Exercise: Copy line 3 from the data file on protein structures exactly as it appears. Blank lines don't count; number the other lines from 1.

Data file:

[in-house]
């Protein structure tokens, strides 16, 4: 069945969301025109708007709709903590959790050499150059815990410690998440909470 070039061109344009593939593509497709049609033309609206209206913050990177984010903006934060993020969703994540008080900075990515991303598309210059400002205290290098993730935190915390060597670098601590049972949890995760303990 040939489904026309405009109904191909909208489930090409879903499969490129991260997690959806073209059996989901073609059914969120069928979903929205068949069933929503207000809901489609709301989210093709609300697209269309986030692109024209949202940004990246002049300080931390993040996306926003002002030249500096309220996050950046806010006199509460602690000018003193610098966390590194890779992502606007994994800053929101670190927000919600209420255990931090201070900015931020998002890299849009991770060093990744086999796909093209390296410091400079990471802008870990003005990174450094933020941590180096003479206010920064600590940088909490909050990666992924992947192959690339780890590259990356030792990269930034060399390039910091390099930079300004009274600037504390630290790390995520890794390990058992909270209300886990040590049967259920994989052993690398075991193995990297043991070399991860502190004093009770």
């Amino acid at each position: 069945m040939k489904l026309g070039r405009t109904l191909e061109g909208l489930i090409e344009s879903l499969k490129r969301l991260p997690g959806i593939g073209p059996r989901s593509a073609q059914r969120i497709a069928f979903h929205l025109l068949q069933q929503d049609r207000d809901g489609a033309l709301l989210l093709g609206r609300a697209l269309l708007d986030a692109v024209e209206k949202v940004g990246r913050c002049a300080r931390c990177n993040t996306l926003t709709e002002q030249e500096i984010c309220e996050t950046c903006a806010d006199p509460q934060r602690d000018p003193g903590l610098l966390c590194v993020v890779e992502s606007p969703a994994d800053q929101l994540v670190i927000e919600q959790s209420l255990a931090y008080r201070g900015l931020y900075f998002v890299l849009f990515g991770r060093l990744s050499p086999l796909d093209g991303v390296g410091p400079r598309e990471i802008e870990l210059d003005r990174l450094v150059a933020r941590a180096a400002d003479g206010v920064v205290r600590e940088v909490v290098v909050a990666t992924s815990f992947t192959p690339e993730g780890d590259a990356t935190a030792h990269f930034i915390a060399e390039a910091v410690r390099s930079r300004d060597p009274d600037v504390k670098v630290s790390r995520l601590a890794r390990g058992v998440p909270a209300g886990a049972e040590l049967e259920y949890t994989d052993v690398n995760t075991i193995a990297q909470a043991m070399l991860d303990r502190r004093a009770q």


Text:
């Amino acid at each position: 069945m040939k489904l026309g070039r405009t109904l191909e061109g909208l489930i090409e344009s879903l499969k490129r969301l991260p997690g959806i593939g073209p059996r989901s593509a073609q059914r969120i497709a069928f979903h929205l025109l068949q069933q929503d049609r207000d809901g489609a033309l709301l989210l093709g609206r609300a697209l269309l708007d986030a692109v024209e209206k949202v940004g990246r913050c002049a300080r931390c990177n993040t996306l926003t709709e002002q030249e500096i984010c309220e996050t950046c903006a806010d006199p509460q934060r602690d000018p003193g903590l610098l966390c590194v993020v890779e992502s606007p969703a994994d800053q929101l994540v670190i927000e919600q959790s209420l255990a931090y008080r201070g900015l931020y900075f998002v890299l849009f990515g991770r060093l990744s050499p086999l796909d093209g991303v390296g410091p400079r598309e990471i802008e870990l210059d003005r990174l450094v150059a933020r941590a180096a400002d003479g206010v920064v205290r600590e940088v909490v290098v909050a990666t992924s815990f992947t192959p690339e993730g780890d590259a990356t935190a030792h990269f930034i915390a060399e390039a910091v410690r390099s930079r300004d060597p009274d600037v504390k670098v630290s790390r995520l601590a890794r390990g058992v998440p909270a209300g886990a049972e040590l049967e259920y949890t994989d052993v690398n995760t075991i193995a990297q909470a043991m070399l991860d303990r502190r004093a009770q």